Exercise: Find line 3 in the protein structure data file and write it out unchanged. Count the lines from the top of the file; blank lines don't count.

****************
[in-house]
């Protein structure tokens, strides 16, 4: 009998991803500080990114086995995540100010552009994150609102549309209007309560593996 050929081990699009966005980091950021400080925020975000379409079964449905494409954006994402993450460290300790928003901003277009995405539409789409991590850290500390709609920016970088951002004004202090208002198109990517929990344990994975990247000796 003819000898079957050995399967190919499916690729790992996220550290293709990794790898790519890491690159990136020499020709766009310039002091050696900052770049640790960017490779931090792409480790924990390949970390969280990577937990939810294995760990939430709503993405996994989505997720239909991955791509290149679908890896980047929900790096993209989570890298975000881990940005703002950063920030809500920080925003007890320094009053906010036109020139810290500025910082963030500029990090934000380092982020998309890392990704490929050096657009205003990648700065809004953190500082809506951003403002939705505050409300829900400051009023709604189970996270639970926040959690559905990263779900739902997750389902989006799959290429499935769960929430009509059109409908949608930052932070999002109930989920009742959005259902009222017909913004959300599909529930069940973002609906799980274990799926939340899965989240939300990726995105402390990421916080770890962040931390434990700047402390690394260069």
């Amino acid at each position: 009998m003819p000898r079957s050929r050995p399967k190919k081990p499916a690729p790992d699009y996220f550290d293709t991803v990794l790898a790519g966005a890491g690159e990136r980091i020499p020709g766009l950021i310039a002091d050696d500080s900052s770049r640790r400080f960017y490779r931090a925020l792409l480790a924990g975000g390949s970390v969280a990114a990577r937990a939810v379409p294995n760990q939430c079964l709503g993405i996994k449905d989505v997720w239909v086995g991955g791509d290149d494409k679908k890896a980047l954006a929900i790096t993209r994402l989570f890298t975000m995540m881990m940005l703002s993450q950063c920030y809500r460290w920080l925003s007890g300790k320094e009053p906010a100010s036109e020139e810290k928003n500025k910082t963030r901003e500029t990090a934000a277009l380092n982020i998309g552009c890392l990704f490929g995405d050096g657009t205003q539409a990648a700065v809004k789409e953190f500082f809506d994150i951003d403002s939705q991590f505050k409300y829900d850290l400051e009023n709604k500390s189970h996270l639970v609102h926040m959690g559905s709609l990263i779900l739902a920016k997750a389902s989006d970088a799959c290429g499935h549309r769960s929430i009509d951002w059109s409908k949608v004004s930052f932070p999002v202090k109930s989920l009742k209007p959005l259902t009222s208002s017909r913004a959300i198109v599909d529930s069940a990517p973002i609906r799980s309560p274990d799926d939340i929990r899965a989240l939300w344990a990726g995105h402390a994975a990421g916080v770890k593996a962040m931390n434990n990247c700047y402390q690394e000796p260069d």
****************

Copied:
């Amino acid at each position: 009998m003819p000898r079957s050929r050995p399967k190919k081990p499916a690729p790992d699009y996220f550290d293709t991803v990794l790898a790519g966005a890491g690159e990136r980091i020499p020709g766009l950021i310039a002091d050696d500080s900052s770049r640790r400080f960017y490779r931090a925020l792409l480790a924990g975000g390949s970390v969280a990114a990577r937990a939810v379409p294995n760990q939430c079964l709503g993405i996994k449905d989505v997720w239909v086995g991955g791509d290149d494409k679908k890896a980047l954006a929900i790096t993209r994402l989570f890298t975000m995540m881990m940005l703002s993450q950063c920030y809500r460290w920080l925003s007890g300790k320094e009053p906010a100010s036109e020139e810290k928003n500025k910082t963030r901003e500029t990090a934000a277009l380092n982020i998309g552009c890392l990704f490929g995405d050096g657009t205003q539409a990648a700065v809004k789409e953190f500082f809506d994150i951003d403002s939705q991590f505050k409300y829900d850290l400051e009023n709604k500390s189970h996270l639970v609102h926040m959690g559905s709609l990263i779900l739902a920016k997750a389902s989006d970088a799959c290429g499935h549309r769960s929430i009509d951002w059109s409908k949608v004004s930052f932070p999002v202090k109930s989920l009742k209007p959005l259902t009222s208002s017909r913004a959300i198109v599909d529930s069940a990517p973002i609906r799980s309560p274990d799926d939340i929990r899965a989240l939300w344990a990726g995105h402390a994975a990421g916080v770890k593996a962040m931390n434990n990247c700047y402390q690394e000796p260069d």